With workflow increasing at law firms in Spain and Portugal, many are looking to increase the size of their teams in the coming year as the battle for the best candidates intensifies
A pipeline of transactional activity has led to a more optimistic economic outlook and law firms across Iberia are stating their intention to increase headcount in 2015. Indeed, last year, a number of firms said they experienced a growth in personnel of more than 20 per cent. This represents a contrast to the restrained approach to recruitment in recent years.
Jones Day´s Madrid-based partner Miguel Bermúdez de Castro says the firm will be increasing the size of its office as “we open new practices and grow existing practices”. He adds that the firm will be looking to expand in a number of areas including banking and M&A. “If we find a lawyer with a new set of skills or speciality that we don´t currently offer, and that we see a real need for, we are keen to hire.”
Lois Thornton, a recruitment consultant at Taylor Root, confirms that, while recruitment across Spain had previously been very slow due to the global financial crisis, firms are now increasingly making lateral hires in response to a “generally improving market and in an effort to ensure that the relative experience levels of their teams is well balanced”.
Filipa Mendes Pinto, a partner at recruitment firm FIND in Lisbon, agrees with this analysis. “In 2014, firms showed a greater will to make lateral hires,” she says. “The reasons included: the feeling of some economic recovery; the lack of junior lawyers, namely in corporate/M&A and IP, due to the strangulation of the recruitment of trainees; the need to have new teams that strategically had been identified as relevant for the repositioning of the firm in the market; and normal replacement moves.”
Recruiters and lawyers identify M&A, tax, real estate and dispute resolution as the practice areas in which lateral hires are most likely to take place. Historically, many firms have handled their human resources (HR) matters themselves with a focus on hiring younger lawyers. Adela García de Tuñón, Hogan Lovells’ HR manager in Madrid, explains: “Normally we cover any vacancies internally. Our HR team is specialised in the selection and hiring process and knows the market well. Also, we believe our own professionals are the best ambassadors for transmitting and promoting our culture.”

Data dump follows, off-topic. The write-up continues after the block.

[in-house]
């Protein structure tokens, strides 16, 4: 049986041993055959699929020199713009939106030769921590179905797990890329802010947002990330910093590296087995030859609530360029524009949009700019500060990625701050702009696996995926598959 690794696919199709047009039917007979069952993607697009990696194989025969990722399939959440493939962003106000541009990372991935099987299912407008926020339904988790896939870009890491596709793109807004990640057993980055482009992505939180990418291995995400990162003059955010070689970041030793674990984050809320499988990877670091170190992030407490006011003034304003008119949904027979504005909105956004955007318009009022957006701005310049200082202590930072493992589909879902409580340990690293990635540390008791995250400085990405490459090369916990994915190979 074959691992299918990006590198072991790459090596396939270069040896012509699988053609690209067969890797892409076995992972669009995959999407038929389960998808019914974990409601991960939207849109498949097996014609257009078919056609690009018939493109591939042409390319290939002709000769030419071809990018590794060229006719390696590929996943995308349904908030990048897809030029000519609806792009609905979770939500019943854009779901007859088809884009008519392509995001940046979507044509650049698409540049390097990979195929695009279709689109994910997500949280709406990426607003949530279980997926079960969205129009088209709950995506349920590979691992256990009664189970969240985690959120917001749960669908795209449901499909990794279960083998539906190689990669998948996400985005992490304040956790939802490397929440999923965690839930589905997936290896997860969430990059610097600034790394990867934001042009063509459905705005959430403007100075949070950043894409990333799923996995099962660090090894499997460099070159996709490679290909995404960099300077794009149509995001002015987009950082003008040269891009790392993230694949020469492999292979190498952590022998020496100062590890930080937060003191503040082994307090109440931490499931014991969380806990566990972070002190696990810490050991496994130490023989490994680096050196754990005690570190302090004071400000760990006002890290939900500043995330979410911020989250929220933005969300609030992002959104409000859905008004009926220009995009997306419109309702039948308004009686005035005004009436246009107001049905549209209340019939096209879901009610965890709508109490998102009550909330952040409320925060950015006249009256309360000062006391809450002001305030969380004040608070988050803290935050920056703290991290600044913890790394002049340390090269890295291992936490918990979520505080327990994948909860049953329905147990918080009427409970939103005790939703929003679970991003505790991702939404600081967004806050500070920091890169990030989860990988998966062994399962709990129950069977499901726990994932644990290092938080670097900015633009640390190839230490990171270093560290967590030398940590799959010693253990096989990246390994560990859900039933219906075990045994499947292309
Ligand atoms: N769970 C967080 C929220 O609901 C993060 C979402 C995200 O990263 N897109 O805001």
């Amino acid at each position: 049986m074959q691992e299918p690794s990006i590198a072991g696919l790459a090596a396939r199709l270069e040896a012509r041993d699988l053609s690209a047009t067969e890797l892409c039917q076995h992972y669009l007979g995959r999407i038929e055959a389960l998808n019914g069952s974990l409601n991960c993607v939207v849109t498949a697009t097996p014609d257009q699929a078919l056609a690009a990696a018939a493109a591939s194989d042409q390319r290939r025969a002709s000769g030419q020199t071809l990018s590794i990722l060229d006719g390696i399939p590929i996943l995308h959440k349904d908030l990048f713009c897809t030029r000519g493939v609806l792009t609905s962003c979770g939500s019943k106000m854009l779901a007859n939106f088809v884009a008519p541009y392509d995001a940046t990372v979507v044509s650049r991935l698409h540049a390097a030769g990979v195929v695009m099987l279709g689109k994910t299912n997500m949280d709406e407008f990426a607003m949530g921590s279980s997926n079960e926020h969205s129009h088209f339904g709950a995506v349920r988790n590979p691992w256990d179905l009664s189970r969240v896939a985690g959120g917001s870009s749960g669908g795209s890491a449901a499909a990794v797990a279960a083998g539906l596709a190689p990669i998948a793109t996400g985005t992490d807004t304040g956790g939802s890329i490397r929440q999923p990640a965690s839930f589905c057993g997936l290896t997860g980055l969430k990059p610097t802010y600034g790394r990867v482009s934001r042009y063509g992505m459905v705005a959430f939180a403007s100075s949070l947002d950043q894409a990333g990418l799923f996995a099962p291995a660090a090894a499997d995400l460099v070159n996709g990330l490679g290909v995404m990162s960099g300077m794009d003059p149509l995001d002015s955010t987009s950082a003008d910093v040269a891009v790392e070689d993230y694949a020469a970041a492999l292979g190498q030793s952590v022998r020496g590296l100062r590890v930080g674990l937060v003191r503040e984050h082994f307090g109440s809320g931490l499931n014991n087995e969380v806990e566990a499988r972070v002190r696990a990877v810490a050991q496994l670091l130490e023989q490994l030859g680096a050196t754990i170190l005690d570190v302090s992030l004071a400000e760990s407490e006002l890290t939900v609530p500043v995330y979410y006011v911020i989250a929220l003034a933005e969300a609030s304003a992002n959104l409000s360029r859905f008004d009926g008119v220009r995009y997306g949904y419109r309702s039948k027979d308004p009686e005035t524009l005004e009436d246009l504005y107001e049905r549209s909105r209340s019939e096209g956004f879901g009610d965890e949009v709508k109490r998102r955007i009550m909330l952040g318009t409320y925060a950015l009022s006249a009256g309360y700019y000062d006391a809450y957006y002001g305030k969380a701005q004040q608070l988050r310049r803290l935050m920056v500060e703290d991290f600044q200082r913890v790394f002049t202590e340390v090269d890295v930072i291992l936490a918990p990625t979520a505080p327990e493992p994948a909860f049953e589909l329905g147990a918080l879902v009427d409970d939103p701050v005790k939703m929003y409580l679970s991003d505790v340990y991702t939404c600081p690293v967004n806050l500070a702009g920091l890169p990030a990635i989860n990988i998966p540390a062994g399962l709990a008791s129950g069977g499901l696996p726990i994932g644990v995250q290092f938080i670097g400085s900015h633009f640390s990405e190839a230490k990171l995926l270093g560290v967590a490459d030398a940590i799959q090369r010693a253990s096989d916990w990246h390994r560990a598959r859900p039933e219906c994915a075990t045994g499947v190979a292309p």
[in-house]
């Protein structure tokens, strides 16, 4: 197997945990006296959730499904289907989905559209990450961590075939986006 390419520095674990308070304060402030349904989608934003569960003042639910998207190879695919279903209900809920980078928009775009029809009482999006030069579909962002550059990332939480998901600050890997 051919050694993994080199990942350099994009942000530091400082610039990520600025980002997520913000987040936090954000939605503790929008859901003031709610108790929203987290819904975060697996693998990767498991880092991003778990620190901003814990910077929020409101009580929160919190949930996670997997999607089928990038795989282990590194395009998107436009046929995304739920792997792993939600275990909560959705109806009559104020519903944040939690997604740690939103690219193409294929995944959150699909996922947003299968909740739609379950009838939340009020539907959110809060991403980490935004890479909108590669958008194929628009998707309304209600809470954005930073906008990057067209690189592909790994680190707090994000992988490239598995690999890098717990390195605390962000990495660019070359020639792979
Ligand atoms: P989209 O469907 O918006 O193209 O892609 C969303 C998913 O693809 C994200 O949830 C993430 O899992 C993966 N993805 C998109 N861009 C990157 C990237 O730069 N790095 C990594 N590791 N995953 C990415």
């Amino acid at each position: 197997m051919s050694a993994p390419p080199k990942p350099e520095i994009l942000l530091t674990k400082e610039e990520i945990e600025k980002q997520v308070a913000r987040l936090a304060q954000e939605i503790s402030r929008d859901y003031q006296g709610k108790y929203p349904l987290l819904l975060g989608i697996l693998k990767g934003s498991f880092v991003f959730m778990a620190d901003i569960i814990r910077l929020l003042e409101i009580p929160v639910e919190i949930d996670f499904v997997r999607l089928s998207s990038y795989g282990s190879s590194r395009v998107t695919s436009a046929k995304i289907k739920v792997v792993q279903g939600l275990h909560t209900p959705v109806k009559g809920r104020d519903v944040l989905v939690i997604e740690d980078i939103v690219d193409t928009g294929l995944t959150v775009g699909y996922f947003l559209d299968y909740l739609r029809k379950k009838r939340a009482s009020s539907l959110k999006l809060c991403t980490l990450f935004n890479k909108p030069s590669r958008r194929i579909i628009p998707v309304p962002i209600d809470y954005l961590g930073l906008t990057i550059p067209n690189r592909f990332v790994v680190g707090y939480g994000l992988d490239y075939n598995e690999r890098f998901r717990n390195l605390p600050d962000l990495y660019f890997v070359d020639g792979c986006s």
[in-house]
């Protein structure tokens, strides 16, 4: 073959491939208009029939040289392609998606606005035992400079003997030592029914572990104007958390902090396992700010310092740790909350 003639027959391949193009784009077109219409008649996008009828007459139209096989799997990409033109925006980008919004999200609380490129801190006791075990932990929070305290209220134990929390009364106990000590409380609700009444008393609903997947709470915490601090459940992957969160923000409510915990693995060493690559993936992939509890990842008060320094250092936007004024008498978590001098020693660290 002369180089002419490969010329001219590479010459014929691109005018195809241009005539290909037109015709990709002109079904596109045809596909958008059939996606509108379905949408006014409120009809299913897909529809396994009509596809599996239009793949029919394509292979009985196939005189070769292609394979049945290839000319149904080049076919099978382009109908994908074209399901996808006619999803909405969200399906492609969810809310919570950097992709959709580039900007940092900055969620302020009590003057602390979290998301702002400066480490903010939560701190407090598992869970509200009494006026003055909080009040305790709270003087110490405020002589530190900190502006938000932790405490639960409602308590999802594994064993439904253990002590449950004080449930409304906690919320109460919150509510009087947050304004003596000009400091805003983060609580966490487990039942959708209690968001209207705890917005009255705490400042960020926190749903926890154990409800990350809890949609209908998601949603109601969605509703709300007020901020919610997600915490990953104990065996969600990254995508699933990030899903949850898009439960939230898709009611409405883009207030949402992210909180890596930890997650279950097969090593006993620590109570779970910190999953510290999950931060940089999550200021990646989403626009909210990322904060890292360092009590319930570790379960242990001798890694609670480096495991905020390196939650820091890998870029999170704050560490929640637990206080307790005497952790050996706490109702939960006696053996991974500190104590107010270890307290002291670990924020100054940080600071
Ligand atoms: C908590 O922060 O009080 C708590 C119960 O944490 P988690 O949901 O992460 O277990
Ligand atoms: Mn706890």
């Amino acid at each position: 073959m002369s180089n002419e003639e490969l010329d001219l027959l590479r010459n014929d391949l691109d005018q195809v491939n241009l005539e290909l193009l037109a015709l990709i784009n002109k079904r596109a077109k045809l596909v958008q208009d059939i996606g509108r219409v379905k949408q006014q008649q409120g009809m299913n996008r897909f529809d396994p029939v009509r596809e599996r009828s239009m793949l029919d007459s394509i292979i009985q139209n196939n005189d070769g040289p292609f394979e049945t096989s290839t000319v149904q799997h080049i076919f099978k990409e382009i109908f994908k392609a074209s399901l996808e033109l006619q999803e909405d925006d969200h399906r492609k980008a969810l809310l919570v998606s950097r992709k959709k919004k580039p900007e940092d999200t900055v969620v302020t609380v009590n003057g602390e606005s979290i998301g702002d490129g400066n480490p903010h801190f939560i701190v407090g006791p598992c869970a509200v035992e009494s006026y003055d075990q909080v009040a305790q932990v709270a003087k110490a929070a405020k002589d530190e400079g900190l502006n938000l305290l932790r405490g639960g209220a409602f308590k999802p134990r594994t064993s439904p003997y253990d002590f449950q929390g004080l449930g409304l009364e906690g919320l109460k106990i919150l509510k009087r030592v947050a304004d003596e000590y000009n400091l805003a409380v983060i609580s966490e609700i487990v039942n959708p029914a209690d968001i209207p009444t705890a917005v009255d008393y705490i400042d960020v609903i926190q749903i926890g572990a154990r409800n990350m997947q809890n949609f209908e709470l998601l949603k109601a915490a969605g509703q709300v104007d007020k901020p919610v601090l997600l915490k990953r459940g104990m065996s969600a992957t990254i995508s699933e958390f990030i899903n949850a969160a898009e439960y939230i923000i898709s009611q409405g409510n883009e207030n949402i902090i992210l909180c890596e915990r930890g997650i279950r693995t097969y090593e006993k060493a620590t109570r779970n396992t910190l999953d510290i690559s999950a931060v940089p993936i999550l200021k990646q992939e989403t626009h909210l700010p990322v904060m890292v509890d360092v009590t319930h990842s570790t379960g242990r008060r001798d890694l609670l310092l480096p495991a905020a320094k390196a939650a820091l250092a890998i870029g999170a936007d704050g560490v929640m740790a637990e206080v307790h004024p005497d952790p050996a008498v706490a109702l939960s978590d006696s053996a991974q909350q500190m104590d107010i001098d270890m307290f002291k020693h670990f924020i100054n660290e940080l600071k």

This organic approach is mirrored at Uría Menéndez, where general secretary Icíar Rodríguez Inciarte says the firm very rarely uses legal recruitment agencies, preferring to recruit young law graduates from university and postgraduate courses. “Our strategy is to recruit the best young talent, to train them in-house and to offer them a clear career plan,” he remarks. “The firm has its own recruitment department which coordinates presentations, open-day sessions, attends job fairs, coordinates the recruitment process, and organises written tests, interviews and our summer trainee programme.”
It is a similar scenario in Portugal. João Caiado Guerreiro, managing partner at Caiado Guerreiro, comments: “We want to keep the Caiado Guerreiro ´one team spirit´ so we normally recruit trainees. That also marries well with our organic growth strategy.” Meanwhile, Manuel Santos Vítor, managing partner at PLMJ, says his firm´s trainee recruitment strategy involves a dedicated committee, led by three senior partners, with an additional support team that includes a HR advisor working exclusively in the legal market to recruit talent.
Firms turning to recruiters
The legal recruitment market is getting more intense and when sourcing candidates, especially mid-to-senior level lawyers, some firms do not solely rely on personal relations and in-house expertise, instead turning to recruitment agencies to manage the high volume of candidates and filter applications. Bermúdez de Castro says his firm’s strategy involves the use of personal relationships as well as recruitment agencies. “At partner level, [the strategy] is to fulfil the positions that our clients deem as necessary as their businesses expand,” he says. “In particular, if we find a lawyer with a new set of skills or specialty that we don’t currently offer, and that we see a real need for, we are keen to hire. We do not take on many graduates as we work closely with select universities to ensure we get the best students to come and work for us as trainees during their studies. Many of our partners hold academic positions and can identify good juniors.”
Thornton observes that the main complaint from HR departments at smaller to medium-sized law firms, however, is that they felt obliged to hire candidates referred by partners, despite them not necessarily being an ideal fit in terms of their experience. “As the market grows again, this model becomes unsustainable and in order to ensure that they get the best possible people in a busier market, external recruitment agencies are once again becoming the preferred means of accessing a larger, international pool of prospective hires,” she adds.